Settlements, Offers-In-Compromise, and Installment Agreements

As Benjamin Franklin famously quipped, “…nothing can be said to be certain, except death and taxes.” Although there are many ways to reduce your tax liability, there’s no such means of getting around them completely. And while the majority of taxpayers do their best to pay only their fair share, situations sometimes arise that hamper their ability to do so.

Fortunately, the IRS, FTB, BOE and EDD have programs in place to help those that need assistance with back taxes, interest, and penalties. While an outright abatement (reduction) is usually preferred by most taxpayers, not all taxpayers will qualify. When they do not qualify, the first options worthy of consideration include, settlement, an offer-in-compromise (OIC) or a payment plan (installment agreement).

While these kinds of offers do not completely absolve the individual or corporation of their tax liability, they can help to reduce total costs or extend deadlines for the final payment. And although anyone can request an OIC or installment plan or settlement on their own, working with a qualified tax consultant often makes the process less stressful and more productive.

If you or someone you know needs help filing an offer-in-compromise or installment agreement or settlement offer, contact Rex Halverson & Associates at (916) 444-0015. We provide in-depth tax consulting and advocacy services and have been helping California taxpayers for more than a decade.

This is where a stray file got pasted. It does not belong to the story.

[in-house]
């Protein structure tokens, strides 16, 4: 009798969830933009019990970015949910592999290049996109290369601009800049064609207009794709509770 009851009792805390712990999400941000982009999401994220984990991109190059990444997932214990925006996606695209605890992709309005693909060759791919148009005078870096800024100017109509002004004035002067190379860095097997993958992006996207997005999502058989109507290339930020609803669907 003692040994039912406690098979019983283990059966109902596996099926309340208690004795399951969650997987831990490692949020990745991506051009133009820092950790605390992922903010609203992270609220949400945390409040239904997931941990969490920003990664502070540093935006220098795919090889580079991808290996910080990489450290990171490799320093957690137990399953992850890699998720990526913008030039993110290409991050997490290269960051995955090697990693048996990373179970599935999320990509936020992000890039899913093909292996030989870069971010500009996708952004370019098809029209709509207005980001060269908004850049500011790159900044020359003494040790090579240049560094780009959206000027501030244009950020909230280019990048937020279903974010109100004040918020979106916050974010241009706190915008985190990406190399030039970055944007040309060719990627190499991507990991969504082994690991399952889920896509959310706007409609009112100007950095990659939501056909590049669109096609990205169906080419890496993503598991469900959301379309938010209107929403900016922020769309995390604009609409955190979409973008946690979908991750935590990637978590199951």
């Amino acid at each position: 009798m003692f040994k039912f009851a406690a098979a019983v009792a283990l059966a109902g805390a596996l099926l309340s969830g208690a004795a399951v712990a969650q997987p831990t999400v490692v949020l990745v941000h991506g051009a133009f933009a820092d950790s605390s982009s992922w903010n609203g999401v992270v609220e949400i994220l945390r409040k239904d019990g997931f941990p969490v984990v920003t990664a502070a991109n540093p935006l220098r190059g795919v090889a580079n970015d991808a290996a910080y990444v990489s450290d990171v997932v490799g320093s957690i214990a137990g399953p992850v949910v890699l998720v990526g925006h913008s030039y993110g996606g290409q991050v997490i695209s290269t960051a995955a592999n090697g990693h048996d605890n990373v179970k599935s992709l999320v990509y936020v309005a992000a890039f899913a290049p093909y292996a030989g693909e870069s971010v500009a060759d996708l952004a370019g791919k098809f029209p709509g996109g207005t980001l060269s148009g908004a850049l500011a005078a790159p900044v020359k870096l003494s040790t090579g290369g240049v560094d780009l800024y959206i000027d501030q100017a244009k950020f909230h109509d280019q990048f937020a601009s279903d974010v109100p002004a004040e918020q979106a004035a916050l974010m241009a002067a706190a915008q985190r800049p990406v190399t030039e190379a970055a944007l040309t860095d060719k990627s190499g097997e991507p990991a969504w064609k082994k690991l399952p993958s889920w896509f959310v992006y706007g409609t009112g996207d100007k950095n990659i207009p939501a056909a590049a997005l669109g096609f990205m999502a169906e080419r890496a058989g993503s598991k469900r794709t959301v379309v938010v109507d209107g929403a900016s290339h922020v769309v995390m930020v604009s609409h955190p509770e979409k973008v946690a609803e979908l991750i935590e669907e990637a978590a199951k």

Contact us today to learn more about the services we provide and experience first-hand the difference working with true tax professionals can make.

SETTLEMENT, OIC AND INSTALLMENT AGREEMENT QUALIFICATIONS

When it comes to qualifying for settlement, an offer-in-compromise or installment plan, the IRS and FTB normally follow a predetermined set of guidelines. Although the specifics of each case varies, most successful compromise agreements fall under three main categories:

Doubt as to Liability – if the taxpayer believes the taxing authority is wrong or in error regarding the law or the taxes due after an audit, the taxpayer may have grounds for requesting a settlement.

Doubt to Collectability – when a taxpayer does not have the resources to pay the full tax amount due, but can afford to submit a partial payment in good faith, the offer in compromise or installment agreement are good alternative options

Effective Tax Administration (ETA) – if either of the two previous rules don’t apply, but the taxing authority believes demanding or collecting payment would be unfair or unethical due to extenuating circumstances, ETA becomes an option. Special circumstances could include: medical illnesses, financial hardships, or natural disasters.

In order for an offer-in-compromise to be considered in federal income tax cases, the taxpayer must complete and submit IRS forms 656 and 433-A for individuals, or 656 and 433-B for businesses. You are also required to submit a $186 processing fee and your initial payment at the time of filing.

It’s important to note that form 433 is tantamount to a financial statement and takes into account all income, savings, equity, personal property and expenses. You will be required to submit monthly household bills, bank and brokerage statements and information regarding the vehicles and property you own, including, home equity, jewelry, etc. in order to have your request even considered.